Paolo Morales – Looking Back

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The way we relate to one another is the product of many different factors; more precisely, we should say the ways of relating, because these relations are changeable and constantly open to revision. They are negotiated territories. What is more, such relations – how people share lives and spaces – will depend on the histories of those involved, as well as the social context of the relationship, because the two are largely inseparable. In some situations a single code of behaviour predominates, but in others there will be many, so each relationship opens out into a complex pattern of connection and belonging; these are the patterns that shape our lives and in turn define the character of those relations we can potentially enter into. We are the sum of our relationships, whatever form they might take. The photographs that Paolo Morales makes are all about the spaces between people and the spaces they inhabit together; he traces – but does not explain – how we relate to one another, with all the vulnerabilities and aggressiveness that this can entail. His work occupies an ambiguous position somewhere between portraiture and documentation that feels both astutely contemporary (in terms of photography as a medium) and emotionally rich.

At the same time, perhaps the key relationship in the pictures that make up his series These Days I feel like a Snail without a Shell is the least immediately visible – the one that exists between the photographer and his subjects. Whatever might be happening in the photograph, it is also marked (and shaped, at least to some extent) by the presence of the photographer, who inevitably becomes a participant by looking back at his subjects, returning their gaze even when they can’t see themselves. This dynamic, where Morales takes on a sort of dual role, highlights another significant aspect of the work, where it is difficult to specify exactly what the relationships between the different people might be; we can read (and even to a certain extent understand) an entire grammar and vocabulary of gesture – closeness and distance, nervous hands, tender smiles – but something about the whole scene remains necessarily inscrutable. All relationships are a product of their specific context and Morales suggests the particular anxiety of not belonging, of not being able to understand or to share in what goes on between other people. The nature of their actual relationships, then, and his relationship to them, whether they are family, friends or strangers – and they seem to be all of these – the pictures do not and cannot entirely disclose.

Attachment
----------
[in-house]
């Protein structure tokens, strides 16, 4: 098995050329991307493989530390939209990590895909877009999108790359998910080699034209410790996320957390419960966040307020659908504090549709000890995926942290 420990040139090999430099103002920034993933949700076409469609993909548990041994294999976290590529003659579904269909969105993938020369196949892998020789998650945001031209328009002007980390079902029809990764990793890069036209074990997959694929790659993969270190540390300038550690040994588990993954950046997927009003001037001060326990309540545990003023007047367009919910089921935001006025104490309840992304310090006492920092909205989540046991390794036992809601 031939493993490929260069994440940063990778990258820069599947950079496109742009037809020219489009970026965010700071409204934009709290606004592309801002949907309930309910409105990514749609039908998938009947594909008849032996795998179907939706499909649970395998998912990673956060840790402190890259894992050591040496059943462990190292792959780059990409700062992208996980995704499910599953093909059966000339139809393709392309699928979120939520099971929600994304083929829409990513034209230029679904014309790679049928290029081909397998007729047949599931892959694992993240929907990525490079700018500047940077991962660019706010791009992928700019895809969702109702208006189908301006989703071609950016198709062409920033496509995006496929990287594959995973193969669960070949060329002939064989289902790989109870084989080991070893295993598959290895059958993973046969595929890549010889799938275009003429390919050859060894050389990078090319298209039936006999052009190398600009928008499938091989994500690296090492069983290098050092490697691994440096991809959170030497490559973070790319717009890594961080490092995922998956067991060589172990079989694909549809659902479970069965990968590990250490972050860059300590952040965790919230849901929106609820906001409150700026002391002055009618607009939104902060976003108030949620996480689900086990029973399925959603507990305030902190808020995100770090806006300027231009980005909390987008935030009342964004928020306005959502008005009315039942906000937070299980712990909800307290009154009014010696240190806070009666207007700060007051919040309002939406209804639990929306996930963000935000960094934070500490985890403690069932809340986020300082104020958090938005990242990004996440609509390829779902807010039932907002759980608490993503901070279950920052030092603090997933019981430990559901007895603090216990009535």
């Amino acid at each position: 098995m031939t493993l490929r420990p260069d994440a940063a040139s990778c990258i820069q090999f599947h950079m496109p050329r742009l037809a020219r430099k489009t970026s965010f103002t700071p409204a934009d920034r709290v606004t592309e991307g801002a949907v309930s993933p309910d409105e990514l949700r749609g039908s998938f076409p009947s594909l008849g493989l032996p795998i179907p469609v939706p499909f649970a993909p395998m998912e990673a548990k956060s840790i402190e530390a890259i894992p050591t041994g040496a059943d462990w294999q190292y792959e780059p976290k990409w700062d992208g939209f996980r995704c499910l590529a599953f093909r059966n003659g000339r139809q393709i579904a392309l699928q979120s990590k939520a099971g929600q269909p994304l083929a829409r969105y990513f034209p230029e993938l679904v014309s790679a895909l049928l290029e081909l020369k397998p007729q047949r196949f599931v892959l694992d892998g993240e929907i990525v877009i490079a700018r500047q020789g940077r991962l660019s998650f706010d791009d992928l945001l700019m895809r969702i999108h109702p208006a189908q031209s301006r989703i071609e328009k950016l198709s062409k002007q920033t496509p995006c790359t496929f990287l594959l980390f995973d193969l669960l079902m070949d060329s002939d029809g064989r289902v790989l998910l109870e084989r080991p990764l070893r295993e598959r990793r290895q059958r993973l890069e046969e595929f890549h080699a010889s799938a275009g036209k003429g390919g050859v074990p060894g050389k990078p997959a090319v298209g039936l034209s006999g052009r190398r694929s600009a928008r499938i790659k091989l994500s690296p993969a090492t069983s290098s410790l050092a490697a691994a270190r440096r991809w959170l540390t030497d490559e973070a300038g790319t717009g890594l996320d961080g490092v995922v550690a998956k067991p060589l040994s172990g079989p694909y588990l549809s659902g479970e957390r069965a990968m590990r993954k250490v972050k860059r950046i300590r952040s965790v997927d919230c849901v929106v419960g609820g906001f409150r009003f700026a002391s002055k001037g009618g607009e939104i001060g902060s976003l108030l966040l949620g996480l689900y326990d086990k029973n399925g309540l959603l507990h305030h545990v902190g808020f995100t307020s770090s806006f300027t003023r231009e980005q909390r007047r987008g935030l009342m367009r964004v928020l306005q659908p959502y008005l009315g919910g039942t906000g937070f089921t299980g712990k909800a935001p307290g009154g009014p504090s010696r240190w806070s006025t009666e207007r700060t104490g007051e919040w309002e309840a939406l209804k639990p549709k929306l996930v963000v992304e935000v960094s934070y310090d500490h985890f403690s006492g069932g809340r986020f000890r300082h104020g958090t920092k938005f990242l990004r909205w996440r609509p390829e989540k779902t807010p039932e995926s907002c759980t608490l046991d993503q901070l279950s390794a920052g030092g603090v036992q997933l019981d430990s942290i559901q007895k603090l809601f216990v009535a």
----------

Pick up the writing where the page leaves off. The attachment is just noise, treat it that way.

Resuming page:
Of course, questions of intimacy have always been fundamental to Morales’ work and his latest project elaborates this concern with a new complexity, both in terms of the composition of the pictures, which have almost moved completely away from direct portraiture, and in the potential readings that the work can offer. There is no doubt either that these changes are linked, given that the dynamics of any interaction here is only visible (to us, that is) through the agency of the picture, so the more visually complex the photographs are the more we can ‘see’ of the relationships they enclose. By revealing the context in which these relations play out, Morales acknowledges that how we relate to one another is necessarily grounded in a specific place and time, the intersection of our own histories with the confining narratives of the cultures we come from; modes of expression, of occupying space, of desiring, even, are understood and enacted in different ways by different people, but they all reflect how those people understand themselves and the world around them. That ‘world’ in Morales’ pictures is reassuringly familiar, inhabited and negotiated according to human needs, but at the same time the pictures render something uncanny and indefinable in the midst of this familiarity.